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Thread: Multiple Values in One MySQL Column?

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  1. #1
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    Exclamation Multiple Values in One MySQL Column?

    I have a site with a product table in a MySQL Database. The basic structure, simplified for example, is as follows:

    Item Name | Item Description | Color

    My problem is, some items have multiple color choices. For example, I might have something similar to the following in my Database:

    Item One | This Is Item One | Blue
    Item Two | This Is Item Two | Green
    Item Three | This Is Item Three | Blue, Purple, Green
    Item Four | This Is Item Four | Green, Red

    There are several colors that need to be included for items, but I am unsure how to store them. I need the user to be able to select the color from a drop down next to the item, which will then fill in a PHP generated PayPal button.

    Any help or advice would be appreciated. Thank you for your time

  2. #2
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    Multiple data elements in one column is a no-no (or "non-normal" if you want to get more technical ).

    You probably want to create a separate table which would be a many-to-one relation to the item table. It would, at a minimum, have two columns: item_id and color. You could even have a color table that would have an auto-increment key and the color name, in which case the color relation table's columns would be item_id and color_id. You then would just use a JOIN or two in your queries to get the item and its color.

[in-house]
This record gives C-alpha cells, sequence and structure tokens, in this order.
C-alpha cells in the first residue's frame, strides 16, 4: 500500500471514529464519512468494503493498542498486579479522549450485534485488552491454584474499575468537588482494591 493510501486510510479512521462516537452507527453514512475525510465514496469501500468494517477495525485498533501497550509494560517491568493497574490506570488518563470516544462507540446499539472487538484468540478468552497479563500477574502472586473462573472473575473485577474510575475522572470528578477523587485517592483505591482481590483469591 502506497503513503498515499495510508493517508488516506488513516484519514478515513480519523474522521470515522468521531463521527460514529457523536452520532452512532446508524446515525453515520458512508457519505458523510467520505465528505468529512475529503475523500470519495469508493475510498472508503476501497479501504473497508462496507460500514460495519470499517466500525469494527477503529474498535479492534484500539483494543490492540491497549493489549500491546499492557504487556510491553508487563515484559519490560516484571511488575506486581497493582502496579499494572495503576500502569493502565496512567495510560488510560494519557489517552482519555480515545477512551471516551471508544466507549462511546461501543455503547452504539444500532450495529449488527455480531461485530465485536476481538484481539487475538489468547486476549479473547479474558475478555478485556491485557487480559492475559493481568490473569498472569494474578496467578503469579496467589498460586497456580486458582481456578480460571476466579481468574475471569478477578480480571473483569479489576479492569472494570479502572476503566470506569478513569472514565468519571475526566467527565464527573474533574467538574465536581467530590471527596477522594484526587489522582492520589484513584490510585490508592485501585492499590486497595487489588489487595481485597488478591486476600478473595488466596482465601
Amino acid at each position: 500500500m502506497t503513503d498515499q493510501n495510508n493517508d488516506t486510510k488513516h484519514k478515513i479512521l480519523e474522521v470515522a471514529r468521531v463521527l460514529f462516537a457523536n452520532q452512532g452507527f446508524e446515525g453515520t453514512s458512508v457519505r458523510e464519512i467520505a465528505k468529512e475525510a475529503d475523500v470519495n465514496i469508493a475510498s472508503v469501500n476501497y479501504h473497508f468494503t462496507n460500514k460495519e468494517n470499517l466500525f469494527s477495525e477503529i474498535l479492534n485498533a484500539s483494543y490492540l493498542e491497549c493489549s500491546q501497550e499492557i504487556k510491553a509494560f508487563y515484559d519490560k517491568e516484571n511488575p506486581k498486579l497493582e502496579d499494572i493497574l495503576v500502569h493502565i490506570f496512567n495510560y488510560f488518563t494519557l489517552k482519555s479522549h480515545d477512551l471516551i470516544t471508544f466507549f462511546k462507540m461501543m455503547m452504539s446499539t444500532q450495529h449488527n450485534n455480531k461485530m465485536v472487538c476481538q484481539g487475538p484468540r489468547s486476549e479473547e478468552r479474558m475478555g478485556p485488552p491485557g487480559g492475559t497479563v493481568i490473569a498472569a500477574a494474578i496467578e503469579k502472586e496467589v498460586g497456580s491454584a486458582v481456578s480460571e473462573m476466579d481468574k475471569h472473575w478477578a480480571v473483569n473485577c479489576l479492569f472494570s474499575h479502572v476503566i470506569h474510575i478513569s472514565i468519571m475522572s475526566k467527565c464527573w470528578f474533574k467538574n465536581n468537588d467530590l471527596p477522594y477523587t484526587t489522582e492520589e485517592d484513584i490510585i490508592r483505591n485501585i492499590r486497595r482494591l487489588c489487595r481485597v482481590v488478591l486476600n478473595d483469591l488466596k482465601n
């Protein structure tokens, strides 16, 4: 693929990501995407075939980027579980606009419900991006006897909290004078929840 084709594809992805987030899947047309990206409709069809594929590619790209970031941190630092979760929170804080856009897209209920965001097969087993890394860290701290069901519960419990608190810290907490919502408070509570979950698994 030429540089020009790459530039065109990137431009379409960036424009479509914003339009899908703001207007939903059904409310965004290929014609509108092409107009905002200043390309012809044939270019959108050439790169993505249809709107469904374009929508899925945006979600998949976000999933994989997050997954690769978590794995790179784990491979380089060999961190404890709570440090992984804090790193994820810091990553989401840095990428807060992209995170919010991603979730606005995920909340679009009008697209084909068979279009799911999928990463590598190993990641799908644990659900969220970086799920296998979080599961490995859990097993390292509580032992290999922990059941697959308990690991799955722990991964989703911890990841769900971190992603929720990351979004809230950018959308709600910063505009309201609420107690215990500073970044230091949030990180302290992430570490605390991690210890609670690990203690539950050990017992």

If this is new to you, you might want to take a look at http://dev.mysql.com/tech-resources/...alization.html.
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  3. #3
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    Sounds good. Thanks for the information, I appreciate it. I'll definitely check out that link as well, and do some more research.

  4. #4
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    Well, relational tables definitely looks like the way to go.

    I'm still wondering, what would the structure of the Color table be? I think I've been guilty of the "Spreadsheet Syndrome" in the past, as the article you posted describes, and now "Normalizing" is throwing some learning curves my way, haha.

    Also, how would I go about joining the tables? If I have multiple colors for some items..

    I'll continue researching, but any additional information you could provide would be greatly appreciated.

  5. #5